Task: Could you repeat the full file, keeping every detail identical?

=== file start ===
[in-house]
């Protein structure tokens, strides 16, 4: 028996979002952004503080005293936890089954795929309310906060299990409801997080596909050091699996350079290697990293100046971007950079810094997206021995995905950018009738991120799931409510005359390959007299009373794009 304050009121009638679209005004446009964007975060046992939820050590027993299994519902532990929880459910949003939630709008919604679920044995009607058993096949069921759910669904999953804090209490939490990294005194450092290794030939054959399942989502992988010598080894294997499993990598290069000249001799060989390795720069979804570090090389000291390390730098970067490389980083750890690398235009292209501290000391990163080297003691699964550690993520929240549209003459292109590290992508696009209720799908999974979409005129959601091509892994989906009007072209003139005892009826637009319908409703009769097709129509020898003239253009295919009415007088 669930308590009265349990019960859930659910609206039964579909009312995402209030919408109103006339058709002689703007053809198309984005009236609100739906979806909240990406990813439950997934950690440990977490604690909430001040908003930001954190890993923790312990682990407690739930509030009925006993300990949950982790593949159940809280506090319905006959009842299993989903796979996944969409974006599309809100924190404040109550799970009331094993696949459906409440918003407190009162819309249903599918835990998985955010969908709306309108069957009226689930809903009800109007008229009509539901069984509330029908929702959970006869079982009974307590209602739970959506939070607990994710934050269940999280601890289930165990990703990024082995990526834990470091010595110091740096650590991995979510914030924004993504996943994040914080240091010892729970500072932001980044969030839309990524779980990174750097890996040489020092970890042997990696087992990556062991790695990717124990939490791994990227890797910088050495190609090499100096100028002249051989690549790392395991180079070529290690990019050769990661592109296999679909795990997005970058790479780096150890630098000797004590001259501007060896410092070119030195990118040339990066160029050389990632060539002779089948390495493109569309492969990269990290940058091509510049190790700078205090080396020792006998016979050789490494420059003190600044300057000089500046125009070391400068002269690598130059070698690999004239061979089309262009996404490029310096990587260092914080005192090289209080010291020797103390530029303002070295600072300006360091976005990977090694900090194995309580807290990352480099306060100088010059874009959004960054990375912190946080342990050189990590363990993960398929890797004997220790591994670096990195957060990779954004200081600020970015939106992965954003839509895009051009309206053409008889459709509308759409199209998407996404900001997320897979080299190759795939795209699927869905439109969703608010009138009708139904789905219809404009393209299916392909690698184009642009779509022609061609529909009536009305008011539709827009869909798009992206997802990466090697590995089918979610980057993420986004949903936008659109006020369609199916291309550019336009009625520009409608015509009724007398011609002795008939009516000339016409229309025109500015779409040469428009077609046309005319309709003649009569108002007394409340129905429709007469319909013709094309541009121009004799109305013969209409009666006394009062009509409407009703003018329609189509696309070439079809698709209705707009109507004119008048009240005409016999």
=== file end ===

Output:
[in-house]
């Protein structure tokens, strides 16, 4: 028996979002952004503080005293936890089954795929309310906060299990409801997080596909050091699996350079290697990293100046971007950079810094997206021995995905950018009738991120799931409510005359390959007299009373794009 304050009121009638679209005004446009964007975060046992939820050590027993299994519902532990929880459910949003939630709008919604679920044995009607058993096949069921759910669904999953804090209490939490990294005194450092290794030939054959399942989502992988010598080894294997499993990598290069000249001799060989390795720069979804570090090389000291390390730098970067490389980083750890690398235009292209501290000391990163080297003691699964550690993520929240549209003459292109590290992508696009209720799908999974979409005129959601091509892994989906009007072209003139005892009826637009319908409703009769097709129509020898003239253009295919009415007088 669930308590009265349990019960859930659910609206039964579909009312995402209030919408109103006339058709002689703007053809198309984005009236609100739906979806909240990406990813439950997934950690440990977490604690909430001040908003930001954190890993923790312990682990407690739930509030009925006993300990949950982790593949159940809280506090319905006959009842299993989903796979996944969409974006599309809100924190404040109550799970009331094993696949459906409440918003407190009162819309249903599918835990998985955010969908709306309108069957009226689930809903009800109007008229009509539901069984509330029908929702959970006869079982009974307590209602739970959506939070607990994710934050269940999280601890289930165990990703990024082995990526834990470091010595110091740096650590991995979510914030924004993504996943994040914080240091010892729970500072932001980044969030839309990524779980990174750097890996040489020092970890042997990696087992990556062991790695990717124990939490791994990227890797910088050495190609090499100096100028002249051989690549790392395991180079070529290690990019050769990661592109296999679909795990997005970058790479780096150890630098000797004590001259501007060896410092070119030195990118040339990066160029050389990632060539002779089948390495493109569309492969990269990290940058091509510049190790700078205090080396020792006998016979050789490494420059003190600044300057000089500046125009070391400068002269690598130059070698690999004239061979089309262009996404490029310096990587260092914080005192090289209080010291020797103390530029303002070295600072300006360091976005990977090694900090194995309580807290990352480099306060100088010059874009959004960054990375912190946080342990050189990590363990993960398929890797004997220790591994670096990195957060990779954004200081600020970015939106992965954003839509895009051009309206053409008889459709509308759409199209998407996404900001997320897979080299190759795939795209699927869905439109969703608010009138009708139904789905219809404009393209299916392909690698184009642009779509022609061609529909009536009305008011539709827009869909798009992206997802990466090697590995089918979610980057993420986004949903936008659109006020369609199916291309550019336009009625520009409608015509009724007398011609002795008939009516000339016409229309025109500015779409040469428009077609046309005319309709003649009569108002007394409340129905429709007469319909013709094309541009121009004799109305013969209409009666006394009062009509409407009703003018329609189509696309070439079809698709209705707009109507004119008048009240005409016999």